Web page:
Okay, this is weird! This is, in fact, a little creepy. I don’t think I can do this. Please don’t be offended. It’s not that I don’t’ want to write you a letter – it’s more that I don’t quite know what to say or where to start. I mean, this was Jane’s idea. She thinks maybe there’s a whole lot of stuff I wish I could talk to you about or something. She said it might make me feel better. But that seems a bit dumb. I just write a letter and suddenly everything will be okay? If that was the case everybody would be doing it. The universe would be choked with letters. People wouldn’t have time to go o work or have babies or go shopping – they’d be too busy writing letters to solve all their problems instantaneously.
Luisa is in control. It’s a tight balance, with school and friends and family and crushes, but she’s got it sorted. Until it goes horribly wrong. A Letter from Luisa is written in a series of letters from Luisa to an unknown person. The reader is aware that Luisa has been involved in something going wrong, and this is her attempt to give her side of the story. Her father is a musician, writing jingles. Her younger sister is a dreamy ballerina. Luisa’s best friend is a Japanese exchange student Meko, who is trying to find her own place at Motherwell High. Jet Lucas is a rock musician and Luisa’s crush. Then there’s a pair of bullies and Danny Baldassarro, who just won’t get out of her way. Luisa unravels her version of the time leading up to the catastrophe formerly known as the Motherwell High Twilight Fete.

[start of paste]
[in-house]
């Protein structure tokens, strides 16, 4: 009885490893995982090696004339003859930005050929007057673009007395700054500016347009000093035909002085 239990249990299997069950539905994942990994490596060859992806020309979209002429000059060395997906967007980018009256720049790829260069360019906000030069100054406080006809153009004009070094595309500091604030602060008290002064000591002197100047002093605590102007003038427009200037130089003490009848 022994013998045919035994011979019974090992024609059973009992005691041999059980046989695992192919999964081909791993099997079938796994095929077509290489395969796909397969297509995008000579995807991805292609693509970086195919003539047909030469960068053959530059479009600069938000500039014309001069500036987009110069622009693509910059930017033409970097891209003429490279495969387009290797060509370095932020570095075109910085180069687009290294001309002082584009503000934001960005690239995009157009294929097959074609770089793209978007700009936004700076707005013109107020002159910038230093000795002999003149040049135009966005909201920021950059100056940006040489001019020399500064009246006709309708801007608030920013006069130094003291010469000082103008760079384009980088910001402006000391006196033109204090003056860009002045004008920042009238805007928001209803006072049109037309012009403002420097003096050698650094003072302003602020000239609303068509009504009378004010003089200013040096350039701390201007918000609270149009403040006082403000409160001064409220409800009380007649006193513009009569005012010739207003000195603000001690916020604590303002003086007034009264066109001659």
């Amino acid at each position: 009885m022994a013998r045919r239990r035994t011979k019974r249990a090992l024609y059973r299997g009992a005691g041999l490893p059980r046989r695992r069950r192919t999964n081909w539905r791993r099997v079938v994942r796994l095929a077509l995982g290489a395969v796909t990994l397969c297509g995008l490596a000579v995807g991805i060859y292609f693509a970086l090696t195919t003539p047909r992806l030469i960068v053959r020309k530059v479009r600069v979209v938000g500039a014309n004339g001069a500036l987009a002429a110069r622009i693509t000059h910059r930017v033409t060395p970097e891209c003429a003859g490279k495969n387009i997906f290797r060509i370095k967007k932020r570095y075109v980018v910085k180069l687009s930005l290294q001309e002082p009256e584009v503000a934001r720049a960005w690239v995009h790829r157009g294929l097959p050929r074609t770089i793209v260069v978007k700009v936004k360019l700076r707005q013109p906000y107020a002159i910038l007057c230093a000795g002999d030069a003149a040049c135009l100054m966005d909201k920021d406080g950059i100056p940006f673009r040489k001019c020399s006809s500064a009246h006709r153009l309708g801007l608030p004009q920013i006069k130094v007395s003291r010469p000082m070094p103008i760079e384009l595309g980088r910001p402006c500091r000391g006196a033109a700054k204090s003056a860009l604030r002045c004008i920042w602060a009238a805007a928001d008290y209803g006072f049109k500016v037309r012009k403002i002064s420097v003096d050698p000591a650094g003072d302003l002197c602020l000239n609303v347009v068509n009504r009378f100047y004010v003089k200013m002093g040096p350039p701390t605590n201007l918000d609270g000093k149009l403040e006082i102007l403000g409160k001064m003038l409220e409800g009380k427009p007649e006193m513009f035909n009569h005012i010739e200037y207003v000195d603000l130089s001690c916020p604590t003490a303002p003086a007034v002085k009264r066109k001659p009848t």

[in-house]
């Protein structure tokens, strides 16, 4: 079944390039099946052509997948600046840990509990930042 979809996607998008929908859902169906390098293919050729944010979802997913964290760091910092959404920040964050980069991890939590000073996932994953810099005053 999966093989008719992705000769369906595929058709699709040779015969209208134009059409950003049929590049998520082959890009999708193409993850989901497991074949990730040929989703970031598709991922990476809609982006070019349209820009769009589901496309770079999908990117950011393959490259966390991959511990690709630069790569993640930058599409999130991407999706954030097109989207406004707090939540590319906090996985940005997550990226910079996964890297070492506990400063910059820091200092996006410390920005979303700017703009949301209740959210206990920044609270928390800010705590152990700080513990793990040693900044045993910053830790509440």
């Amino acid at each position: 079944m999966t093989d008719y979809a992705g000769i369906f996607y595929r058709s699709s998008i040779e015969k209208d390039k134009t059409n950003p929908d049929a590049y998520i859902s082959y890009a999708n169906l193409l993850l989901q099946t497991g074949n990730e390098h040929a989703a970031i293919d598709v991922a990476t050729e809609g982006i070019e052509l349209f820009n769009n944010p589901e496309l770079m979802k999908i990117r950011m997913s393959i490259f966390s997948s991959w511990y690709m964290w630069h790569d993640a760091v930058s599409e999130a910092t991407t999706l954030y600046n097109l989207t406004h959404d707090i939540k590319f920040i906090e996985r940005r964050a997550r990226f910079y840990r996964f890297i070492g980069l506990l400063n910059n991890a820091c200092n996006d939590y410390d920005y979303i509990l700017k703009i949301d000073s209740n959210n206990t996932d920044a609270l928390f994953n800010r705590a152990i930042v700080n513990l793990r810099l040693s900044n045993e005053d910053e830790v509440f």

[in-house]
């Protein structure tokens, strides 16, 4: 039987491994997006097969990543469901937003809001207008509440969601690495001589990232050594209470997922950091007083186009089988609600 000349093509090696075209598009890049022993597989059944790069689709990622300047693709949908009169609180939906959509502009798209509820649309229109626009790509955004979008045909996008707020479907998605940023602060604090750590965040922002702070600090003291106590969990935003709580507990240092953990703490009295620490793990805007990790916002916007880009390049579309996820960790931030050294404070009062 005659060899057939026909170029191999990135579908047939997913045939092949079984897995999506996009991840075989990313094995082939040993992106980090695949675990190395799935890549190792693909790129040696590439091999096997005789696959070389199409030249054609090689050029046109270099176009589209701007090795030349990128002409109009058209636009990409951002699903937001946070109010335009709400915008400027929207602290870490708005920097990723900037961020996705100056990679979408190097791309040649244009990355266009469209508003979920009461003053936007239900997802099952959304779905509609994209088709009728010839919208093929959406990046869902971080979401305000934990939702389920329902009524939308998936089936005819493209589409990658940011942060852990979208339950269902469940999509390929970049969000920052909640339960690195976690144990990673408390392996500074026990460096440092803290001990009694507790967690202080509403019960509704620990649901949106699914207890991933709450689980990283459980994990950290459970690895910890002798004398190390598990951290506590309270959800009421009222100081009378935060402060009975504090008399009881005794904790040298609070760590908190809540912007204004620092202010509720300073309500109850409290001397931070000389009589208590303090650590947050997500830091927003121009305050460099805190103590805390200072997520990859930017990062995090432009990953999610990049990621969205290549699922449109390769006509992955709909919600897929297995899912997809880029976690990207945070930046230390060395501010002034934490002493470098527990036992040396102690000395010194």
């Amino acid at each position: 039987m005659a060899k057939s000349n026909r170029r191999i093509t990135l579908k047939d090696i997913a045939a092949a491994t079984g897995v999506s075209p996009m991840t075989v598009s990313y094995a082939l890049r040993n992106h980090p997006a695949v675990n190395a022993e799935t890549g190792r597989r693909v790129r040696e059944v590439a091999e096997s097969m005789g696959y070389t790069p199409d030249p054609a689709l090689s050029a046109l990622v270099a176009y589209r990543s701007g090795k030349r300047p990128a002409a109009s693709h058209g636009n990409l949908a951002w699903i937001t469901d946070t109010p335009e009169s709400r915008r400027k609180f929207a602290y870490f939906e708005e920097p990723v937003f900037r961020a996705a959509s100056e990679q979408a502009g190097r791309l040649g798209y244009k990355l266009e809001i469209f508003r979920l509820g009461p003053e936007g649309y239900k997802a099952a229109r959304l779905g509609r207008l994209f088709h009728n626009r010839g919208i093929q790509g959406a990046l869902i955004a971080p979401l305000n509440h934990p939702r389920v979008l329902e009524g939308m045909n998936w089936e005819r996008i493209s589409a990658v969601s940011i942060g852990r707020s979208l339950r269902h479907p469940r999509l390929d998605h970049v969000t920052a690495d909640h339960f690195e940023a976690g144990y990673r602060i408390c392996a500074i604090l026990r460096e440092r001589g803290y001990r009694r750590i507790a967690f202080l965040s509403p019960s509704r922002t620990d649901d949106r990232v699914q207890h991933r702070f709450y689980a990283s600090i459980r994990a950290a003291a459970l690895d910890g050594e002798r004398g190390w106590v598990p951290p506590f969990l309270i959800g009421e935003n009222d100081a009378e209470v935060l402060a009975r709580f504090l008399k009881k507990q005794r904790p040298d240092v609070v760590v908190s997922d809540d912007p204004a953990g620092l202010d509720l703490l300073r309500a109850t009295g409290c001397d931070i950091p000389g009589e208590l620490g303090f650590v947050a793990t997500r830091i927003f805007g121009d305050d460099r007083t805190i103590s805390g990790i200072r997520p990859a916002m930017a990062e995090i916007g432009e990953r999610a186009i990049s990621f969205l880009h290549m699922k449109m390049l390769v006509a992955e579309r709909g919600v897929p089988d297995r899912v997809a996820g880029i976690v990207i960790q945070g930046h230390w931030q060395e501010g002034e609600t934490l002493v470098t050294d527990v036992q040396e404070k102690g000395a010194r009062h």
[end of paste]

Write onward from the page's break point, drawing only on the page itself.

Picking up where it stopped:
A Letter from Luisa is told in first person, in the form of letters. It is only towards the end that the reader is told who the letters are addressed to. Luisa is a rich character who seems to be a fairly normal, if occasionally manic teenager. Only gradually does she reveal some of the cracks in the façade. Luisa is a teenager desperately trying to hold her world together. If only she could control events around her, she could manage everything. But like most teenagers on the brink of a new world, her vision and experience are nascent, and sometimes flawed. There are themes of bullying, love, friendship, and grief. A Letter from Luisa moves at a breakneck pace towards its conclusion, which although hinted at throughout is only gloriously, hysterically revealed in the final pages. A fun read, while dealing with real issues. Recommended for mid-secondary readers.
A Letter from Luisa (Girlfriend Fiction), Rowena Mohr,
Allen & Unwin 2009
review by Claire Saxby, Children’s Author
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